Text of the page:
Vail Daily column: Golf is dumb
Golf is as dumb as skiing, but you can do it wearing less clothes.
When the Yellowstone Club in Montana was invented, it became the world’s only private ski and golf club. I was very lucky when I got the job to just hang around and ski with potential members, and Tom Weiskopf was chosen to design and build a golf course. When I first met Tom he said he never had a pair of skis on in his life.
I immediately responded by saying that I would trade him ski lessons for golf lessons. Today, Tom Weiskopf owes me about 100 hours of private golf lessons and I lord it over him!
I really enjoyed teaching Tom the fundamentals of skiing, beginning with “the pointy end of the ski goes in the front.”
Tom is about my height and weight before I started to shrink with age and is such a gifted athlete that in a short time we just got to ski together all day long without any lessons.
Riding on the ski lift one day, Tom told me a few interesting facts about golf: There are 27 million golfers in America and only 5 percent of them will ever break 100, and of those 5 percent, only 2 percent of them will ever break 80. Tom then went on to say, “Is it important for you to beat the local banker or any other friend? If not, why bother keeping score? So many people forget that golf is a game, it’s not a competition.”
As a result of Tom’s conversation, I really enjoy playing golf and it doesn’t matter whether I shoot a 46 or 56 for nine holes and let someone else keep score, which most people insist on doing. I just keep track of how many good shots I make — if in fact I make any! Really, 55 strokes is a good day for me! (Though I shot a 46 and am still feeling that glory!)
Some golfers travel the world with a bag full of clubs and a suitcase full of proper clothes, and most golf courses charge a lot more for a round of golf than for a chairlift ticket at a major ski resort. Unlike a ski resort where the bumps and snow conditions are very different every time you visit, a golf course is almost exactly the same each time you play it. About the only thing that changes are the sandwiches in the clubhouses, whether or not you need a caddy or what color the golf carts are.
When you watch golf on television, the pros are slamming the ball out there 300 to 400 yards, while I am lucky if I hit it 170 yards.
Women get to tee off a bit closer to the green than men do, but recently the Professional Golf Association decided to encourage older people to play golf longer and so they provide a gold tee for people over Social Security age. When this new rule was invented, a friend of mine told me that 22 old guys rejoined the golf club and are back enjoying the game, and their wives are glad to get rid of them every once or twice a week.
One day I was playing with a couple of guys who had been playing together for many years, and halfway through the game, I asked George, “Have you ever invited Frank’s wife to your house for dinner?” The reply was, “Is he married?”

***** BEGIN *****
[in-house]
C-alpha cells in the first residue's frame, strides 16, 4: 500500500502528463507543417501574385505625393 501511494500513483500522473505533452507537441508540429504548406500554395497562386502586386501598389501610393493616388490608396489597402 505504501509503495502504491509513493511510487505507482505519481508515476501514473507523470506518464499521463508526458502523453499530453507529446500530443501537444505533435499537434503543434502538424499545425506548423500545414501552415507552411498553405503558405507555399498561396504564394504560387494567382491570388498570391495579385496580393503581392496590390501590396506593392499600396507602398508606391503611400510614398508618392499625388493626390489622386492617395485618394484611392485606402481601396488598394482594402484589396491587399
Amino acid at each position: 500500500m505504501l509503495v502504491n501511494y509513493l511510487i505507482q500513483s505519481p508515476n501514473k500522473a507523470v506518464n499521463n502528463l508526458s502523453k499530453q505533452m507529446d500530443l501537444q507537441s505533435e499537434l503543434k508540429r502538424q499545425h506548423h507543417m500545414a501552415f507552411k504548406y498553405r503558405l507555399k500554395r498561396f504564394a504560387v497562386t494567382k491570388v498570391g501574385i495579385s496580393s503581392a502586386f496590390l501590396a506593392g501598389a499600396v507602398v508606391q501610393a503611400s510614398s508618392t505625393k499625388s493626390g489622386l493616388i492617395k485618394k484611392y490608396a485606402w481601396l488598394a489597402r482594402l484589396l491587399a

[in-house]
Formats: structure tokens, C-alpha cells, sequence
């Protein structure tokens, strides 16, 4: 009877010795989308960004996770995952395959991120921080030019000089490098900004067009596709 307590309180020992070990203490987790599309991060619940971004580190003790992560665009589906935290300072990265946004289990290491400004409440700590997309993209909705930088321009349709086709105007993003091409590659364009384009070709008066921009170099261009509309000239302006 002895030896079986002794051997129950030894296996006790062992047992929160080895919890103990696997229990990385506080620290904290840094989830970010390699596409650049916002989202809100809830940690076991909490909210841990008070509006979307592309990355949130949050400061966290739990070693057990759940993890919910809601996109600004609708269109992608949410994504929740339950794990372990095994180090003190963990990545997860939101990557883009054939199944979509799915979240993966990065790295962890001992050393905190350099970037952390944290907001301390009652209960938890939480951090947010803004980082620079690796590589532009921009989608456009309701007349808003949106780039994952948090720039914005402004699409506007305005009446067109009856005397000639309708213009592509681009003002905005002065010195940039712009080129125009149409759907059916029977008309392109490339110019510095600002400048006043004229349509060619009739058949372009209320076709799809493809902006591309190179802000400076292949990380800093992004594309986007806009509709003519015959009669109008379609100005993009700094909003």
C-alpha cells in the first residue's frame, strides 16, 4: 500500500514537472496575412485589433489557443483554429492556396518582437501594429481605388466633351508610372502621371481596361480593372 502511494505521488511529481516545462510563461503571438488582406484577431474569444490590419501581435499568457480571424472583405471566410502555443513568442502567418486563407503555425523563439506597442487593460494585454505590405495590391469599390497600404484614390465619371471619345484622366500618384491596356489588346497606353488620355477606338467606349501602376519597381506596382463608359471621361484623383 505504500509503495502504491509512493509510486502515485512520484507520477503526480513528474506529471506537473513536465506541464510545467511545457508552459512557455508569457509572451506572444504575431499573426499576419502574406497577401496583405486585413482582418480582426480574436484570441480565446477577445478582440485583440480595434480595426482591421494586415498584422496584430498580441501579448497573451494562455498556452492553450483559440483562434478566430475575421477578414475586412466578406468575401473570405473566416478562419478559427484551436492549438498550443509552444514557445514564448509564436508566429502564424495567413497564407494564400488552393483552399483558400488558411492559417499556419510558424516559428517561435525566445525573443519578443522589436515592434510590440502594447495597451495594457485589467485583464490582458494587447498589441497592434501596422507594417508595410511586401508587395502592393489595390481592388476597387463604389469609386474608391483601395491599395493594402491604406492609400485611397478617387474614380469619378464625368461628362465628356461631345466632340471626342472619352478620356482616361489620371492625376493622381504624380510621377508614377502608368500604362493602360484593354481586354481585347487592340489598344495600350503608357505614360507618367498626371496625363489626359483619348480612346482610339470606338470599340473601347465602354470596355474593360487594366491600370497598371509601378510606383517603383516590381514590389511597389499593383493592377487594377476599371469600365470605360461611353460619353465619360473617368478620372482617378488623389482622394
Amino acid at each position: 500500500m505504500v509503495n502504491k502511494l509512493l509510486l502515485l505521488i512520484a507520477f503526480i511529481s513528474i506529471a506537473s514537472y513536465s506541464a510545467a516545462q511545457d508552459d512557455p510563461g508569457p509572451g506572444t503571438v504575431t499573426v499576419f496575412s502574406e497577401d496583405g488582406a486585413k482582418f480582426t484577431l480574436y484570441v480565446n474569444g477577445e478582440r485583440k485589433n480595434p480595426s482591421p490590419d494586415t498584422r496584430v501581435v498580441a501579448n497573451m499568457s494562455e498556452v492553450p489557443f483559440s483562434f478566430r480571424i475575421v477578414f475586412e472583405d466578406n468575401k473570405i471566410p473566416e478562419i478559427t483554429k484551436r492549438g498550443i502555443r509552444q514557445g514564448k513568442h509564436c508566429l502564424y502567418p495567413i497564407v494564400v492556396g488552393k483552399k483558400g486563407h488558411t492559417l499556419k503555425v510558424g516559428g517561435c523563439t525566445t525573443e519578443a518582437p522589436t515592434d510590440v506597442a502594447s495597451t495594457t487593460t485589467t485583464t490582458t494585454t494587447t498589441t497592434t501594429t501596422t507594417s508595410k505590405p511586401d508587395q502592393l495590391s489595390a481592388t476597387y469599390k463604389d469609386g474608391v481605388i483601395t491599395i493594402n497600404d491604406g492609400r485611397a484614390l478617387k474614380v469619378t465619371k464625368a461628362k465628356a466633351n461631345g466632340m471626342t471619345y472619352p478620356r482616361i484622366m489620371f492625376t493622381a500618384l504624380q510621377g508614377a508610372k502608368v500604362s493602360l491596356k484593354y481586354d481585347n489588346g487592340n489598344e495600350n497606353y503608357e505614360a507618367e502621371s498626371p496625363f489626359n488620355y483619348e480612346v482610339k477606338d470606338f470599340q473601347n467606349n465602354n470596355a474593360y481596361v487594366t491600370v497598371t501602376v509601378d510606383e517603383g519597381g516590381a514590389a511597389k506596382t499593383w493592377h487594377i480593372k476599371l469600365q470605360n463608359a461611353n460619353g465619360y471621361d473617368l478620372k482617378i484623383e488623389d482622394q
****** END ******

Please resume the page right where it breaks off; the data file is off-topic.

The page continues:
We are really lucky living here on our island because we have a very nice nine-hole course with 18 tees and you can play a round for only $30.
There is no sense whatsoever in discussing the purchase price for a set of clubs and a bag to haul them around in, but they are in the same price range as a pair of skis.
My own personal experiences range from a few games in Hawaii on Maui, our island course, the great Yellowstone Club course to one day in nearby Anacortes to play on a totally different golf course. To do that, I have to get in the ferryboat line at least an hour and a half early, then the ferry ride is an hour and a quarter, and once in a while when I go to all that effort, there is a 25 percent chance of rain. After I parked my car and was putting on my golf shoes it started to drizzle. On the third hole there was a pretty-good-sized puddle and as I walked toward my ball, the pretty-good-sized puddle sucked off one of my shoes and I had a cold, muddy sock on that foot the rest of the day.
If you’re a skier, I know you have 1,000 stories about lurching from one ski run to the next, and any golfer who is honest, as most are, has as many lurching stories on a golf course. (It’s kind of like fishing stories, right?)
There are 18 holes on a golf course because when the game was invented, the players usually had a bottle of Scotch with them and there are 18 jiggers of Scotch in a fifth.
Did you know that the Scotch invented knickers? When the game was being invented, players were all wearing kilts complaining about having cold legs halfway through the game. MacGregor’s wife was an entrepreneur so she just sewed off his kilts at the bottom. Then she cut two holes in the sewn-up bottom for his legs.
He looked so different that the spectators started laughing at him. Polite spectators just snickered at how funny he looked in that outfit. Snicker was successfully shortened to knickers and grew in popularity.
In Palm Springs, California, there is a customized maker of golf carts so that they look exactly like the car you drive on the street. You can buy one that looks like a Humvee, an Audi, a Ferrari or a Cadillac. They can even match the color of the car that you drive to work in and quite often they make two identical carts with or without a cold box to keep your lunch in and drinks in.
With all the fancy possibilities, I still enjoy playing here on our island on the nine-hole course and using one of their golf carts that have gas-powered engines.
Filmmaker Warren Miller lived in Vail for 12 years, and his column began in the Vail Daily before being syndicated to over 50 publications. For more of Miller’s stories and stuff, log onto WarrenMiller.net. For information about his foundation, The Warren Miller Freedom Foundation, go to http://www.warrenmiller.org.
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